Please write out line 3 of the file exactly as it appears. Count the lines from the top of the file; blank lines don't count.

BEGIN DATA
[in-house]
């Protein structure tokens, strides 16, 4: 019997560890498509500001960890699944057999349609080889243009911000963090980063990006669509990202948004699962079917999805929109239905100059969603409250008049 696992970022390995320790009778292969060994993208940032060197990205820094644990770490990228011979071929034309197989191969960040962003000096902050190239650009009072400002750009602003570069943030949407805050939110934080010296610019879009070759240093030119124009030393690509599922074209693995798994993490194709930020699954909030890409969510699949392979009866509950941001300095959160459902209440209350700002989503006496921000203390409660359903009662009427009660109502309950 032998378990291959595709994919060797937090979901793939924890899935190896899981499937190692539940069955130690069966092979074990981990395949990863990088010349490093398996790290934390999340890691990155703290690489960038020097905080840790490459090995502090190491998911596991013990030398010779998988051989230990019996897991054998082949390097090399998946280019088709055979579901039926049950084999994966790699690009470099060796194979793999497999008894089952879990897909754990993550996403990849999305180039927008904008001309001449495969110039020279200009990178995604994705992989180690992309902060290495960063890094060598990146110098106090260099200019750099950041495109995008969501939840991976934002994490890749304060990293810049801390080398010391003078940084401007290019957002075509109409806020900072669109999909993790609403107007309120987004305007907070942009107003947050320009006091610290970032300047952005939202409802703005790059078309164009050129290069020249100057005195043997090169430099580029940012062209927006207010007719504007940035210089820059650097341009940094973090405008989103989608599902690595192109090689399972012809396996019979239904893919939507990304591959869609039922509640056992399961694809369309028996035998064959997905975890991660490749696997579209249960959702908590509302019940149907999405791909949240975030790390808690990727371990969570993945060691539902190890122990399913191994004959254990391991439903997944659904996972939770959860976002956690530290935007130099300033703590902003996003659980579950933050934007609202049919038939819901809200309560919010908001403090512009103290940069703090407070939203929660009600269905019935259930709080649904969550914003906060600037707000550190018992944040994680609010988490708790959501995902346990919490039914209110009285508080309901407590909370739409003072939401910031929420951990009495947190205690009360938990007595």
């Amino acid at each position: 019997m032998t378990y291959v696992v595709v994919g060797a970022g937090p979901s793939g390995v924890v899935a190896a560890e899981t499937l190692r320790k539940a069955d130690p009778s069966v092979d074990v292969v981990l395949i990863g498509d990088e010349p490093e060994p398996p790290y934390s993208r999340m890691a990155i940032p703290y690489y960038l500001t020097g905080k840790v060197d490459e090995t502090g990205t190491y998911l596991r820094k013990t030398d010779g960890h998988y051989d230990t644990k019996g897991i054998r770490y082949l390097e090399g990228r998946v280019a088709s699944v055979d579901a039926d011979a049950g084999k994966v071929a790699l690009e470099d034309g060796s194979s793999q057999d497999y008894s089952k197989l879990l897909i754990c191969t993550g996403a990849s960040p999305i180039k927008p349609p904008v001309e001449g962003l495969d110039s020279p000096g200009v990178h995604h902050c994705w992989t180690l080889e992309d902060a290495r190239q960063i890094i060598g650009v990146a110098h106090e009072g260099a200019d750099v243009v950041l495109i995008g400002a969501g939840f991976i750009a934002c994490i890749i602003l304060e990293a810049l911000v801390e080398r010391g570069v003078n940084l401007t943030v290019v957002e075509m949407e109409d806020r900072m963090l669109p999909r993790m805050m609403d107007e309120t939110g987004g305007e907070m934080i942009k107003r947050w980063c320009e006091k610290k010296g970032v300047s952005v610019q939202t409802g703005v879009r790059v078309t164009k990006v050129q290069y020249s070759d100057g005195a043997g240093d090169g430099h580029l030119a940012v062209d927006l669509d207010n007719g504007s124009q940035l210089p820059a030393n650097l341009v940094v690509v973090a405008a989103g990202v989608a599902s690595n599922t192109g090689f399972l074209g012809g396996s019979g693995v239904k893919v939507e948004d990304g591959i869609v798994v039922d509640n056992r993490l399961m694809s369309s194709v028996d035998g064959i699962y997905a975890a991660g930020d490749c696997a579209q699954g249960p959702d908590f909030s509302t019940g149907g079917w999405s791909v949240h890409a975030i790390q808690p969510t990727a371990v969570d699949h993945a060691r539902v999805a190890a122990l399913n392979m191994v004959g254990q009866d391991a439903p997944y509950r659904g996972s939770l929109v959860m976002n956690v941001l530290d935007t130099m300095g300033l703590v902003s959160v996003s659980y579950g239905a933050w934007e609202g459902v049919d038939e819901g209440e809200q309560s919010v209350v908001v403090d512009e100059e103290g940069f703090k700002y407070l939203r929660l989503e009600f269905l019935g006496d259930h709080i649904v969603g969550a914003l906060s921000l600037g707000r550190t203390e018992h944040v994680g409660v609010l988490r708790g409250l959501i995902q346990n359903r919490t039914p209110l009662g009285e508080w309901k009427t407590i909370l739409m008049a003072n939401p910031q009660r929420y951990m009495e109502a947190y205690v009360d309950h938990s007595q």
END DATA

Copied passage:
């Amino acid at each position: 019997m032998t378990y291959v696992v595709v994919g060797a970022g937090p979901s793939g390995v924890v899935a190896a560890e899981t499937l190692r320790k539940a069955d130690p009778s069966v092979d074990v292969v981990l395949i990863g498509d990088e010349p490093e060994p398996p790290y934390s993208r999340m890691a990155i940032p703290y690489y960038l500001t020097g905080k840790v060197d490459e090995t502090g990205t190491y998911l596991r820094k013990t030398d010779g960890h998988y051989d230990t644990k019996g897991i054998r770490y082949l390097e090399g990228r998946v280019a088709s699944v055979d579901a039926d011979a049950g084999k994966v071929a790699l690009e470099d034309g060796s194979s793999q057999d497999y008894s089952k197989l879990l897909i754990c191969t993550g996403a990849s960040p999305i180039k927008p349609p904008v001309e001449g962003l495969d110039s020279p000096g200009v990178h995604h902050c994705w992989t180690l080889e992309d902060a290495r190239q960063i890094i060598g650009v990146a110098h106090e009072g260099a200019d750099v243009v950041l495109i995008g400002a969501g939840f991976i750009a934002c994490i890749i602003l304060e990293a810049l911000v801390e080398r010391g570069v003078n940084l401007t943030v290019v957002e075509m949407e109409d806020r900072m963090l669109p999909r993790m805050m609403d107007e309120t939110g987004g305007e907070m934080i942009k107003r947050w980063c320009e006091k610290k010296g970032v300047s952005v610019q939202t409802g703005v879009r790059v078309t164009k990006v050129q290069y020249s070759d100057g005195a043997g240093d090169g430099h580029l030119a940012v062209d927006l669509d207010n007719g504007s124009q940035l210089p820059a030393n650097l341009v940094v690509v973090a405008a989103g990202v989608a599902s690595n599922t192109g090689f399972l074209g012809g396996s019979g693995v239904k893919v939507e948004d990304g591959i869609v798994v039922d509640n056992r993490l399961m694809s369309s194709v028996d035998g064959i699962y997905a975890a991660g930020d490749c696997a579209q699954g249960p959702d908590f909030s509302t019940g149907g079917w999405s791909v949240h890409a975030i790390q808690p969510t990727a371990v969570d699949h993945a060691r539902v999805a190890a122990l399913n392979m191994v004959g254990q009866d391991a439903p997944y509950r659904g996972s939770l929109v959860m976002n956690v941001l530290d935007t130099m300095g300033l703590v902003s959160v996003s659980y579950g239905a933050w934007e609202g459902v049919d038939e819901g209440e809200q309560s919010v209350v908001v403090d512009e100059e103290g940069f703090k700002y407070l939203r929660l989503e009600f269905l019935g006496d259930h709080i649904v969603g969550a914003l906060s921000l600037g707000r550190t203390e018992h944040v994680g409660v609010l988490r708790g409250l959501i995902q346990n359903r919490t039914p209110l009662g009285e508080w309901k009427t407590i909370l739409m008049a003072n939401p910031q009660r929420y951990m009495e109502a947190y205690v009360d309950h938990s007595q």